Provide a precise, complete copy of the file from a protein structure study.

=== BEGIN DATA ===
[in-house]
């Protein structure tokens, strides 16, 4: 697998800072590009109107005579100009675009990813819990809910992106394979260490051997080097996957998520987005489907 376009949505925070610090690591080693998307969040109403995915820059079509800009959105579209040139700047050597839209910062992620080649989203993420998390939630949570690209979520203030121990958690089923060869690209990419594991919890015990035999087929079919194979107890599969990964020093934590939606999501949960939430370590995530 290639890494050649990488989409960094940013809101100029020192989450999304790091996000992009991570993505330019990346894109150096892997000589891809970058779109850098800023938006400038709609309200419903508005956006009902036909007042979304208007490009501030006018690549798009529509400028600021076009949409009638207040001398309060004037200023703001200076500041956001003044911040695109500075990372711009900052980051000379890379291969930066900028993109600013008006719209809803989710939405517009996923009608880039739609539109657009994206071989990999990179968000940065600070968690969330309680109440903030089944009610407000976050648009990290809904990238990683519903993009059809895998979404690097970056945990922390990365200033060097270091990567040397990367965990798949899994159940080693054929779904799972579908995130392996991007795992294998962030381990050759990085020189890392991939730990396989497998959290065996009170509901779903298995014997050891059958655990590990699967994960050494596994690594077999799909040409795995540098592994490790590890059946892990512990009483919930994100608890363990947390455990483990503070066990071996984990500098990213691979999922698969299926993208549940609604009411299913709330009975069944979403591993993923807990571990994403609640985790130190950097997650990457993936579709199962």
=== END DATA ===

[in-house]
């Protein structure tokens, strides 16, 4: 697998800072590009109107005579100009675009990813819990809910992106394979260490051997080097996957998520987005489907 376009949505925070610090690591080693998307969040109403995915820059079509800009959105579209040139700047050597839209910062992620080649989203993420998390939630949570690209979520203030121990958690089923060869690209990419594991919890015990035999087929079919194979107890599969990964020093934590939606999501949960939430370590995530 290639890494050649990488989409960094940013809101100029020192989450999304790091996000992009991570993505330019990346894109150096892997000589891809970058779109850098800023938006400038709609309200419903508005956006009902036909007042979304208007490009501030006018690549798009529509400028600021076009949409009638207040001398309060004037200023703001200076500041956001003044911040695109500075990372711009900052980051000379890379291969930066900028993109600013008006719209809803989710939405517009996923009608880039739609539109657009994206071989990999990179968000940065600070968690969330309680109440903030089944009610407000976050648009990290809904990238990683519903993009059809895998979404690097970056945990922390990365200033060097270091990567040397990367965990798949899994159940080693054929779904799972579908995130392996991007795992294998962030381990050759990085020189890392991939730990396989497998959290065996009170509901779903298995014997050891059958655990590990699967994960050494596994690594077999799909040409795995540098592994490790590890059946892990512990009483919930994100608890363990947390455990483990503070066990071996984990500098990213691979999922698969299926993208549940609604009411299913709330009975069944979403591993993923807990571990994403609640985790130190950097997650990457993936579709199962």